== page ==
Public Procurement reform

Anti-corruption reform.

Judicial Reform

Decentralisation of Public Administration

Deregulation & Business Development reform.

Law Enforcement reform.

National Security & Defence reform.

Health Care reform.

Tax reform.

Agriculture reform.

Education reform

Financial Sector reform.

Public Property reform

Energy (& Energy Independence) reform.

 

Thus, having such a large number of erudite and highly educated readers, many of whom undoubtedly would be able to meet the requirements above, it is now a matter of informing you of how to apply.

Interested parties, please email you resume, together with a 1 page covering letter outlining which area of reform you feel you are best suited to project manage, to pmo@apu.gov.ua no later than 7th April.

Naturally any of you that apply and whom are ultimately successful, as and when you find yourself in Odessa battling with the regional fiefdom, then meeting for a coffee and a chat would be delightful.

 

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Total lustration? Not the best choice of words.

March 28, 2015

There is naturally a need to keep the public informed of the cleansing of the institutions of State when such a cleansing remains very much a demand of the Ukrainian constituency.  Indeed it would be very foolish not to publicise the fact that on-going cleansing continues, lest the public begin to believe that a return to the historically corrupt status quo is to be tolerated – despite all the rhetoric to the contrary.

However, there is an equal need to be brutally honest and manage expectations.

Yesterday saw a public statement by Zorian Shkiriak, the Acting Chairman of the State Service for Emergency Situations, claiming the total lustration of that institution, following more than 300 dismissals during his “acting” tenure.

Well, very good.

But more than 300 dismissals cannot mean the end to lustration within his institution.  Sacking more than 300 corrupt employees removes 300 corrupt employees – it does not remove the opportunities for corruption, and thus will not remove corruption for long (if at all).  There will undoubtedly be some corrupt employees that managed to slip through the net too.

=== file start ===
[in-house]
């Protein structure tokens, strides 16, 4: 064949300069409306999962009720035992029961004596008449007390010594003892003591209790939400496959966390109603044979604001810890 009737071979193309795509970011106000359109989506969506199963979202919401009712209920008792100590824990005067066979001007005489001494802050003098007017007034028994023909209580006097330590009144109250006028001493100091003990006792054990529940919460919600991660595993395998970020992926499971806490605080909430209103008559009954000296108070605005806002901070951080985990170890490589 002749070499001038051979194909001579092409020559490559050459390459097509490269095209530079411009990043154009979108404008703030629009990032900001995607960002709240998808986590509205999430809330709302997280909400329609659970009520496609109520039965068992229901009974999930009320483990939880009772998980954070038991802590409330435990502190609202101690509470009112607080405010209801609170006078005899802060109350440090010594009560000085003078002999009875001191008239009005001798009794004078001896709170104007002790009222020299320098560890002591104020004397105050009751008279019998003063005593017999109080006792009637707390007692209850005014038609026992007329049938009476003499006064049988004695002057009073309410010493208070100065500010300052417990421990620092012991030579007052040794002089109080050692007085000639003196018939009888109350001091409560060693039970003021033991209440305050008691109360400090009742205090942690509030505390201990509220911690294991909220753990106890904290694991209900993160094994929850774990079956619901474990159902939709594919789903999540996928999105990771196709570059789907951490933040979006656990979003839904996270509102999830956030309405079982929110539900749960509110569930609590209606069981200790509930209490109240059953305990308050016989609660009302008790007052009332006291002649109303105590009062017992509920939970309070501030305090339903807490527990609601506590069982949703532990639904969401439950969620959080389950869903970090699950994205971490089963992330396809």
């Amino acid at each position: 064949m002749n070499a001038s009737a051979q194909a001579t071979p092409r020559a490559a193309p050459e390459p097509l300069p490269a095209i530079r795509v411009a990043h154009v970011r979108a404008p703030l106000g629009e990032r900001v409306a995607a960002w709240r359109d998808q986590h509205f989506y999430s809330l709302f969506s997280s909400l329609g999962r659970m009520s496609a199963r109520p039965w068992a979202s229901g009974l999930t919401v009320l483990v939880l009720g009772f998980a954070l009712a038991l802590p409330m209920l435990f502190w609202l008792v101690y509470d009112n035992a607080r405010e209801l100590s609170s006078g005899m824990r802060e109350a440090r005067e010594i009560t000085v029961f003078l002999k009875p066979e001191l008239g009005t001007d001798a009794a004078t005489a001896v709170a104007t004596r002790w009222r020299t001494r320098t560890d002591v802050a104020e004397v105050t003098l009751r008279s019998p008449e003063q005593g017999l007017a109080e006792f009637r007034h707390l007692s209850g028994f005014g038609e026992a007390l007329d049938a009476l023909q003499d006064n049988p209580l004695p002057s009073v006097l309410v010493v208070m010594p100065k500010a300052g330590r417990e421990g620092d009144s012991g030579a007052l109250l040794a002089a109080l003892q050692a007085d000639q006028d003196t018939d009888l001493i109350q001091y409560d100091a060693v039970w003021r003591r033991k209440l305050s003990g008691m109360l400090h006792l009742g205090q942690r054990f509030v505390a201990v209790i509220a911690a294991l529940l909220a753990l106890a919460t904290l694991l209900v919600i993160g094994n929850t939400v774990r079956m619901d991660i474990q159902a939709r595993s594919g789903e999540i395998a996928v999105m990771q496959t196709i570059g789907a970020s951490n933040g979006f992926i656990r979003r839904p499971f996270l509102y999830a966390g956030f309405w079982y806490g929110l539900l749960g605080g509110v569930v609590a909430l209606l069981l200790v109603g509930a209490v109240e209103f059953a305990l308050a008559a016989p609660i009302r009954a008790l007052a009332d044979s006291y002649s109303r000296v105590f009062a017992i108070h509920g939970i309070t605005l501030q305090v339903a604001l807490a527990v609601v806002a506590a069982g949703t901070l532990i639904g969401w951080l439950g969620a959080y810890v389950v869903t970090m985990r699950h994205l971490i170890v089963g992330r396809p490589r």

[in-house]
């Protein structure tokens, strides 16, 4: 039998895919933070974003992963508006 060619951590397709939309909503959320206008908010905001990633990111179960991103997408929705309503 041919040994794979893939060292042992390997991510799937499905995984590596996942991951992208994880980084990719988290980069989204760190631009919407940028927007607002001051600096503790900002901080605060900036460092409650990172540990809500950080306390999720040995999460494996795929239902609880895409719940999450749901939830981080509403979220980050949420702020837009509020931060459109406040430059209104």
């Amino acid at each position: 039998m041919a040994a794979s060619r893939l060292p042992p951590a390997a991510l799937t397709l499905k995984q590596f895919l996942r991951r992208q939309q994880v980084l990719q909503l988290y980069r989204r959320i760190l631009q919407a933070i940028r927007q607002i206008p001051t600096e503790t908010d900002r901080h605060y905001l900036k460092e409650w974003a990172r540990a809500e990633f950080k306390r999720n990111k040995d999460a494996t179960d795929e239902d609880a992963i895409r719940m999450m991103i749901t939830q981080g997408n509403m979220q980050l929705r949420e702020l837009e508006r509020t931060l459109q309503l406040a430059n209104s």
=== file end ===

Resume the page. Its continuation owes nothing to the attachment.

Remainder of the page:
As any green-fingered gardener will tell you, a quick sprinkling of “weed ‘n’ feed” deals with most of the problem weeds, although not all – and certainly not permanently.  It is a constant battle, for they grow back.

Thus as any anti-corruption drive has to be a continuing effort for as long as human beings are corruptible, it follows lustration cycles (and the checks behind them) will have to remain part of any such system for some time to come – even after claims of total lustration.  The hopeful outcome being that the numbers subject to mass dismissal are reduced each time, to a point whereby the numbers of corrupt are more effectively dealt with by way of criminal investigation and due process, rather than the current mass sackings of lustration in order to avoid overloading the (still corrupt) court system.

There is no silver bullet for corruption in Ukraine any more than there is a silver bullet for corruption in any other nation.

640px-Boschsevendeadlysins

Greed is, after all, one of the seven deadly sins.  It has been around a long time, and it is not about to vanish from Ukrainian officialdom within Mr Shkiriak’s institution after one (brutal) round of lustration, anymore than it will in any other Ukrainian institution.

Corruption can be managed, and opportunities for corruption diminished – but it will not be removed.  There should be no such statements regarding “total lustration” within the  State Service for Emergency Situations (without simply closing it entirely),  or anywhere else, for having now generated the public perception of an entirely cleansed State institution, it will be a very public fall when the next case of corruption occurs within the  State Service for Emergency Situations – and that next case of corruption will undoubtedly occur, despite the best and most genuine of efforts, by Mr Shkiriak.